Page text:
At first glance, the idea of the ‘Metaverse’ seems like an arbitrary rebranding of some current digital technologies and video games. But there’s some serious investment and organisations are throwing their weight behind the concept, so expect things to change significantly, although not quickly.
“The Metaverse has become the newest macro-goal for many of the world’s tech giants,” notes one of the most prominent authors on the subject, Matthew Ball, managing partner, EpyllionCo, on his eponymous blog. He puts the potential value at stake as at least in the trillions as a new computing platform or content medium. “But in its full vision, the Metaverse becomes the gateway to most digital experiences, a key component of all physical ones, and the next great labour platform,” he writes.
As seems obligatory in every article about the subject, the term ‘Metaverse’ was coined by Neal Stephenson in his 1992 novel Snow Crash. But since this prescient sci-fi work was first printed, a number of standards organisations, such as IEEE, Internet Engineering Taskforce, and ISO, have been working to turn the concept into reality.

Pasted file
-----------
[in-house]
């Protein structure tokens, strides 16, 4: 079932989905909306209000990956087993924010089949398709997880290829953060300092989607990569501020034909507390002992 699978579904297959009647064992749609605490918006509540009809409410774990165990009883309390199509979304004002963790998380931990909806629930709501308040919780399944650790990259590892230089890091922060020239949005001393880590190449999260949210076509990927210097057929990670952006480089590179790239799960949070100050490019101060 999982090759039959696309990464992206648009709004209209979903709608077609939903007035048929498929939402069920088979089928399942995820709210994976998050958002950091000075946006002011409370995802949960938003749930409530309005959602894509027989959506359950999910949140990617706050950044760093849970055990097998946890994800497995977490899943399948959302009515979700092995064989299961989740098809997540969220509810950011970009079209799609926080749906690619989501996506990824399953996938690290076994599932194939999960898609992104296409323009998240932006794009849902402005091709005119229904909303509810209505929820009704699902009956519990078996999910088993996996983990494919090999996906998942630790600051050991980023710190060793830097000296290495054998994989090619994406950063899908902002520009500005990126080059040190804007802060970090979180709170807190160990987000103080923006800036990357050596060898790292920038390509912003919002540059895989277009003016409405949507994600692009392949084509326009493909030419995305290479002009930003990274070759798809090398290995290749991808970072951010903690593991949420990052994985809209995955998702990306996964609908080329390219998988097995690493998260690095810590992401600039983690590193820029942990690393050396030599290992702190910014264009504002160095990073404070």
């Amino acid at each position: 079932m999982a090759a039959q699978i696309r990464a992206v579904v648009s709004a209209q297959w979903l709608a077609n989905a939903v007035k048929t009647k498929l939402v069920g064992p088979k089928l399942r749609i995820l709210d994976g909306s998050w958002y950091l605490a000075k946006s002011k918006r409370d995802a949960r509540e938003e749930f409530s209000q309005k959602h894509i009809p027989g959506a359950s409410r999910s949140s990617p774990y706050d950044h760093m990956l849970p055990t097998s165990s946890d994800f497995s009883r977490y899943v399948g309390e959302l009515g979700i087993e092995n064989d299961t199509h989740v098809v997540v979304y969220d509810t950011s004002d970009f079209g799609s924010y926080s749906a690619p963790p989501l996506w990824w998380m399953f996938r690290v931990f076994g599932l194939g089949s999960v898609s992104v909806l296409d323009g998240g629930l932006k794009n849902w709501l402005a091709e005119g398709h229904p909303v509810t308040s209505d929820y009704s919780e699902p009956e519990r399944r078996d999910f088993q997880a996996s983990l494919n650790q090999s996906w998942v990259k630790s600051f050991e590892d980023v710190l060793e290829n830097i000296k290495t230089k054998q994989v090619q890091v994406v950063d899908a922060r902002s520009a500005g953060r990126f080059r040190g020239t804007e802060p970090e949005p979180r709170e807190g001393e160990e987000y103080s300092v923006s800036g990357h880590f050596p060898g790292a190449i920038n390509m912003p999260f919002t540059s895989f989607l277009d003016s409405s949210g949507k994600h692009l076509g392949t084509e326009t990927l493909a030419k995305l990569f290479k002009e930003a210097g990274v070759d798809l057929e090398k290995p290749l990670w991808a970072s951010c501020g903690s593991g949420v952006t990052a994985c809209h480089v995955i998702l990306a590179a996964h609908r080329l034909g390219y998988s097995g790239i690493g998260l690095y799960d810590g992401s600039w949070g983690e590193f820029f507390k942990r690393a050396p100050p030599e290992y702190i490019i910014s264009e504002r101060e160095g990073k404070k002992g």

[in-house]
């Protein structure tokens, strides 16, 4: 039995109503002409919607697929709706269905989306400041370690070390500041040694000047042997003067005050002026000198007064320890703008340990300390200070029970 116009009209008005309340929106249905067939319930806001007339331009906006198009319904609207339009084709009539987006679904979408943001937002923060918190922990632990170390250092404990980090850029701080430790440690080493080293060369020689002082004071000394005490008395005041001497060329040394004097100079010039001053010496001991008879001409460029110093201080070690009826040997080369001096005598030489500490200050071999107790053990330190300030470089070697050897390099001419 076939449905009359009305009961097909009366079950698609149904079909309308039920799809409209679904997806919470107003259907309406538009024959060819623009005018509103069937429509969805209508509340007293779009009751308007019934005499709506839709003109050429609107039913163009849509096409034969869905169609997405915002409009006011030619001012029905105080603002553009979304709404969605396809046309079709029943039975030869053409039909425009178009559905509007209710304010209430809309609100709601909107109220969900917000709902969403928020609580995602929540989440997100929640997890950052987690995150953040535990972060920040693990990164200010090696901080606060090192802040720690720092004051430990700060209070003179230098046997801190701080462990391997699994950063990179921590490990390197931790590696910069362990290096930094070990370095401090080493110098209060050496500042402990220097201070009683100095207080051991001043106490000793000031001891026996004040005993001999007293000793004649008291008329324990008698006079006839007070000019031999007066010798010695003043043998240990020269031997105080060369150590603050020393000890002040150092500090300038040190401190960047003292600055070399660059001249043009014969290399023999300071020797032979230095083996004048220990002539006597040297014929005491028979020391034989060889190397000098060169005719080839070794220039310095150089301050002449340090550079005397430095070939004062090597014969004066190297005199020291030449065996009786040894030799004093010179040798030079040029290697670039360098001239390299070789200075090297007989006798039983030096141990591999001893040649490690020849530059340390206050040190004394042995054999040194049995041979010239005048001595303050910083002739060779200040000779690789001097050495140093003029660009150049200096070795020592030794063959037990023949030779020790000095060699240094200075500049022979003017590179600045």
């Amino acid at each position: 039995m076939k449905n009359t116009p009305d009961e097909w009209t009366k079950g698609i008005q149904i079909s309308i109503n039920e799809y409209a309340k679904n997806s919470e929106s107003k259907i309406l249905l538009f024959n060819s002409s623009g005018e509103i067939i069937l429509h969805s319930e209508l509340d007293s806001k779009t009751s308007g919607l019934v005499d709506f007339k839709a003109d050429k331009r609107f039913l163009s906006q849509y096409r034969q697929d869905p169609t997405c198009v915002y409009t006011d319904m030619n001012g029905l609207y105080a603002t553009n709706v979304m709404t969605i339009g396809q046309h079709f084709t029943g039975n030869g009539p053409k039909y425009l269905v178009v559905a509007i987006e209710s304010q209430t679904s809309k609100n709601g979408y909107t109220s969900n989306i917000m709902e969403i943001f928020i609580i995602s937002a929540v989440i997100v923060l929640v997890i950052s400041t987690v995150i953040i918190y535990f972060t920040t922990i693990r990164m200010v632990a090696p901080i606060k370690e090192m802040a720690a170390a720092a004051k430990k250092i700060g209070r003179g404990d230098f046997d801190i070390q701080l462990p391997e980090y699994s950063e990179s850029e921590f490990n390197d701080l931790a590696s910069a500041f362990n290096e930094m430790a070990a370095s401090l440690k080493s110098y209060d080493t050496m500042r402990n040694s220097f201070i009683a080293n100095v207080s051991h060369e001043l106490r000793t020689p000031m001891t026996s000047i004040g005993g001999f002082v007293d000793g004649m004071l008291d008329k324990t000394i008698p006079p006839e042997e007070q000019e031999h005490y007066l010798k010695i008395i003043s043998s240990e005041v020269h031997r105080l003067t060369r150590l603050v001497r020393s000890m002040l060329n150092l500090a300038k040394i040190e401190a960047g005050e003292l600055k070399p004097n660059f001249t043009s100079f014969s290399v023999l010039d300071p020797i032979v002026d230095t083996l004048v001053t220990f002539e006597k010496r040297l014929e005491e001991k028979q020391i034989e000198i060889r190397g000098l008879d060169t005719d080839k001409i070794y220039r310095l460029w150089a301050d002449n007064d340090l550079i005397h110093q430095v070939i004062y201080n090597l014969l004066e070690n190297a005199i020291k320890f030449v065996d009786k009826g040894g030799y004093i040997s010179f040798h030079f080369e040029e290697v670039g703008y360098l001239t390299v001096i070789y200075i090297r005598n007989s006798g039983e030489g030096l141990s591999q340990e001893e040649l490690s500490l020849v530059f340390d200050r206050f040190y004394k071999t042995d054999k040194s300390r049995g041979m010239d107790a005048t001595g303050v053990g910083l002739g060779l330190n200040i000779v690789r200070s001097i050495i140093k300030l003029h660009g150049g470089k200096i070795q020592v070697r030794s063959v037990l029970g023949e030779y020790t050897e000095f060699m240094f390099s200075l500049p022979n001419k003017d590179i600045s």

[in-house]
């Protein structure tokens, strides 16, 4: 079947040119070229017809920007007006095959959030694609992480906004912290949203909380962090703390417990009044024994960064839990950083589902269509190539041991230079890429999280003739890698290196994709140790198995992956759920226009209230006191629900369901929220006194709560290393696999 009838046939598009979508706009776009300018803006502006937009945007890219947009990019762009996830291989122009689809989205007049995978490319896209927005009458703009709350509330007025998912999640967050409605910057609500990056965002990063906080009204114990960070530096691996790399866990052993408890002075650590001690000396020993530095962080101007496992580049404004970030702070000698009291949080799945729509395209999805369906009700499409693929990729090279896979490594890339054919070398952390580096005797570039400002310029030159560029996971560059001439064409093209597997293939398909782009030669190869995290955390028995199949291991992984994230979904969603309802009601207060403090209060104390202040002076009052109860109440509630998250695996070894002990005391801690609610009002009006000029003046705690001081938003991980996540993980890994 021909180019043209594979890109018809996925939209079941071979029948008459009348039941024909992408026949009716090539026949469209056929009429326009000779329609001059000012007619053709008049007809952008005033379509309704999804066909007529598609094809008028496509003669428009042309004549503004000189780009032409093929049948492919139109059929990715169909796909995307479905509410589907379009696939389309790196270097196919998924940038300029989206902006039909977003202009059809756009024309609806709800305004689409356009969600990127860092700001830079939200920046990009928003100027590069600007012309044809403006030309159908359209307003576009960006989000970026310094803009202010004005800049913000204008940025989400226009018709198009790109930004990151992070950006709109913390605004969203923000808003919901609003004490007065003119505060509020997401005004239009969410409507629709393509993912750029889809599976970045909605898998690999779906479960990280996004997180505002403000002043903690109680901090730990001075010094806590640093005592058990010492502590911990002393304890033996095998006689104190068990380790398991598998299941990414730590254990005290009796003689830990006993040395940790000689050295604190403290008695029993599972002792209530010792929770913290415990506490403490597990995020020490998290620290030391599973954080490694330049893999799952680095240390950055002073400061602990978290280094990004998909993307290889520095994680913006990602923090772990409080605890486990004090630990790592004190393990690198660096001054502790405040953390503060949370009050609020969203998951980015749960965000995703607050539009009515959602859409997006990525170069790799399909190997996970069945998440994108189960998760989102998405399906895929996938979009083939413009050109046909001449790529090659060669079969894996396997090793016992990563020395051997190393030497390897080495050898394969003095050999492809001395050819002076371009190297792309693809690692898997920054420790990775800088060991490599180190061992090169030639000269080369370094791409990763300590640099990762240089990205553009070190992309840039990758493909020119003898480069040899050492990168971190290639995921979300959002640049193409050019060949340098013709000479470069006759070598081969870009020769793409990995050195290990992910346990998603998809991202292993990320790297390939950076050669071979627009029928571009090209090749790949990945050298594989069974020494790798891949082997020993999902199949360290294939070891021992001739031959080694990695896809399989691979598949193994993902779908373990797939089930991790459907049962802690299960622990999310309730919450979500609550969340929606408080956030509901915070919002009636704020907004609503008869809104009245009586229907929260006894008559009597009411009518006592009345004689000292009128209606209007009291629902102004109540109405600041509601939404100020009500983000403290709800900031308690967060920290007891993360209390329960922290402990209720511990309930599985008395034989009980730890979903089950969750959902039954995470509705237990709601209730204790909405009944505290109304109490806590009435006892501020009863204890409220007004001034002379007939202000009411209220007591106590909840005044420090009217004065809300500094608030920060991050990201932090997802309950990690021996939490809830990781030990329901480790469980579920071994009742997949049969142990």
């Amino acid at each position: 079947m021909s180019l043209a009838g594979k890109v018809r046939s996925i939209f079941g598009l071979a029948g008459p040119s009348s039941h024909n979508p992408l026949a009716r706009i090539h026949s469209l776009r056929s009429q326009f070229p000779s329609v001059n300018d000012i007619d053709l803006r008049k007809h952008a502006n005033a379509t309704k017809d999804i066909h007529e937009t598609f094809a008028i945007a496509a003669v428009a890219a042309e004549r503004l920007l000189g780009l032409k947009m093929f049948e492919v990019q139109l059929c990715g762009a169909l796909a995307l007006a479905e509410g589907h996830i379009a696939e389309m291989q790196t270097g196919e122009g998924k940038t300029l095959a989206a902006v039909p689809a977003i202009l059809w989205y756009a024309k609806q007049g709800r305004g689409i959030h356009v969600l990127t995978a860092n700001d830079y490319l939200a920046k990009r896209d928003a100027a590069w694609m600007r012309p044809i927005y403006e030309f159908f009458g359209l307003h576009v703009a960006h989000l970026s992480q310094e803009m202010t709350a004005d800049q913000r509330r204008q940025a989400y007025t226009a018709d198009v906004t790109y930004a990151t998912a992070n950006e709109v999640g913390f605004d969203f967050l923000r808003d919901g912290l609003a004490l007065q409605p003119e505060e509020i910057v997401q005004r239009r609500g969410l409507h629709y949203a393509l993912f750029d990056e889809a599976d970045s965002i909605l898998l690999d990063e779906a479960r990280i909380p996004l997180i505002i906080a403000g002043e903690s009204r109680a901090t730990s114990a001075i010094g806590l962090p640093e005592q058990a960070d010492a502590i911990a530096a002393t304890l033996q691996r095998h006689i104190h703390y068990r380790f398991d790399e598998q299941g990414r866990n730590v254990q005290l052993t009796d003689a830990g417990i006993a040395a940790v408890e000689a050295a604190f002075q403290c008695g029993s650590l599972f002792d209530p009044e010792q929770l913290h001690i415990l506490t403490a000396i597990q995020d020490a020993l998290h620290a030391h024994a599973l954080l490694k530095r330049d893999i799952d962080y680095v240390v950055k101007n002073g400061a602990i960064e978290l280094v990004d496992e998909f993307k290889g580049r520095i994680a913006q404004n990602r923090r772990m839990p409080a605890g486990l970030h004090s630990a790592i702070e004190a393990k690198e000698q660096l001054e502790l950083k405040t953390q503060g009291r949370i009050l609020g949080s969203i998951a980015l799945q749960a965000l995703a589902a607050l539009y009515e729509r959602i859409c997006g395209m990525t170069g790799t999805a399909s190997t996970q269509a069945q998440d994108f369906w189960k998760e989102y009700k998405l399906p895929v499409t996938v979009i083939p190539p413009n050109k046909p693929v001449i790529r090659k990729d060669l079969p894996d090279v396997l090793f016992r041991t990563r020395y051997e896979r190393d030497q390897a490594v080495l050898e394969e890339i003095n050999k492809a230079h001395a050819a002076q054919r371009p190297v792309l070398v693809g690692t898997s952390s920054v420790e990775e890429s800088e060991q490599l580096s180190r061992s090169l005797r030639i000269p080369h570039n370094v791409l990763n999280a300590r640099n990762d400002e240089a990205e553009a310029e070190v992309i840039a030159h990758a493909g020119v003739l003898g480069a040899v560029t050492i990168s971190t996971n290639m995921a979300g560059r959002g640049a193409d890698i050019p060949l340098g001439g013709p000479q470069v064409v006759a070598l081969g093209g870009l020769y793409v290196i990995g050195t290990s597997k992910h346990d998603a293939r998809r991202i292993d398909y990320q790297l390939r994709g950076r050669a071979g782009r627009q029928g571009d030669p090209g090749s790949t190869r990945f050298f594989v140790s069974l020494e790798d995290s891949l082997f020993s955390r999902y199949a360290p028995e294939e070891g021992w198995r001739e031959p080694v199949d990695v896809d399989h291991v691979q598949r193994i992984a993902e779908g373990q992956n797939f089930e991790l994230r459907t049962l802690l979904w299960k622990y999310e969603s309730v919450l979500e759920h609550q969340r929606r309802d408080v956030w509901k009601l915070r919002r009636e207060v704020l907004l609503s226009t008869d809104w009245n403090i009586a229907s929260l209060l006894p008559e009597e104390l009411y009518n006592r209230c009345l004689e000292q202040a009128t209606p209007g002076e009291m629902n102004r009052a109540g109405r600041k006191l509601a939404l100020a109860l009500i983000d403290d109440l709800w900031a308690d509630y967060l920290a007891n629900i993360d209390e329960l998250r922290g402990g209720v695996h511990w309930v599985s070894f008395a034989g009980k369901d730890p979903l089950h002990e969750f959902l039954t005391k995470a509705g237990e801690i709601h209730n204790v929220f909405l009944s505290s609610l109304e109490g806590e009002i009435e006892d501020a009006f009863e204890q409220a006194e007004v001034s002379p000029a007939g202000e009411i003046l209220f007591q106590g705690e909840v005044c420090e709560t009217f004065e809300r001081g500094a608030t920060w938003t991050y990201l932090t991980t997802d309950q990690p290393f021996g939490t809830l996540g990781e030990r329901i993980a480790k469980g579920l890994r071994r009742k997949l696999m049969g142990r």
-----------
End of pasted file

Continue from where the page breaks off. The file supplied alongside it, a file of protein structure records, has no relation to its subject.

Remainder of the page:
While the idea has been in the works for many years, momentum is now finally starting to build. But what exactly is the Metaverse? With something so broad and vague, definitions vary, but there are common themes. In a New York Times article, published in July, John Herrman and Kellen Browning describe it as a ‘variety of virtual experiences, environments and assets that gained momentum during the online-everything shift of the pandemic. Together, these new technologies hint at what the internet will become next’.